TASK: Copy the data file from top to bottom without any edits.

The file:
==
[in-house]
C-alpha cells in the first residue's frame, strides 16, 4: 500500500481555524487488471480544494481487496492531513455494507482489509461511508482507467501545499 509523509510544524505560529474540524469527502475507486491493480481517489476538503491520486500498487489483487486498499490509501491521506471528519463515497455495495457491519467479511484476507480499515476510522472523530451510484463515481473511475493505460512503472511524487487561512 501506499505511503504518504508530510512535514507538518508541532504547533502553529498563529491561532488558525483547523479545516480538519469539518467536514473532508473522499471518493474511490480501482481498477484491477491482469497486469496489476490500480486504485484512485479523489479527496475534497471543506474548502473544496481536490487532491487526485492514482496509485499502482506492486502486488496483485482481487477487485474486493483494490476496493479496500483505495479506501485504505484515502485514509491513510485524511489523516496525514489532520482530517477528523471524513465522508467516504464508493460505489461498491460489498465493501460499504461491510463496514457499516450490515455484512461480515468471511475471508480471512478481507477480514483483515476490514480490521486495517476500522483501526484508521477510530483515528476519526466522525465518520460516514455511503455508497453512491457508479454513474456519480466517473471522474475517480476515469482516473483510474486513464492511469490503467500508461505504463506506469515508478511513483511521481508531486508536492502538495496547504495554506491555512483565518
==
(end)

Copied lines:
[in-house]
C-alpha cells in the first residue's frame, strides 16, 4: 500500500481555524487488471480544494481487496492531513455494507482489509461511508482507467501545499 509523509510544524505560529474540524469527502475507486491493480481517489476538503491520486500498487489483487486498499490509501491521506471528519463515497455495495457491519467479511484476507480499515476510522472523530451510484463515481473511475493505460512503472511524487487561512 501506499505511503504518504508530510512535514507538518508541532504547533502553529498563529491561532488558525483547523479545516480538519469539518467536514473532508473522499471518493474511490480501482481498477484491477491482469497486469496489476490500480486504485484512485479523489479527496475534497471543506474548502473544496481536490487532491487526485492514482496509485499502482506492486502486488496483485482481487477487485474486493483494490476496493479496500483505495479506501485504505484515502485514509491513510485524511489523516496525514489532520482530517477528523471524513465522508467516504464508493460505489461498491460489498465493501460499504461491510463496514457499516450490515455484512461480515468471511475471508480471512478481507477480514483483515476490514480490521486495517476500522483501526484508521477510530483515528476519526466522525465518520460516514455511503455508497453512491457508479454513474456519480466517473471522474475517480476515469482516473483510474486513464492511469490503467500508461505504463506506469515508478511513483511521481508531486508536492502538495496547504495554506491555512483565518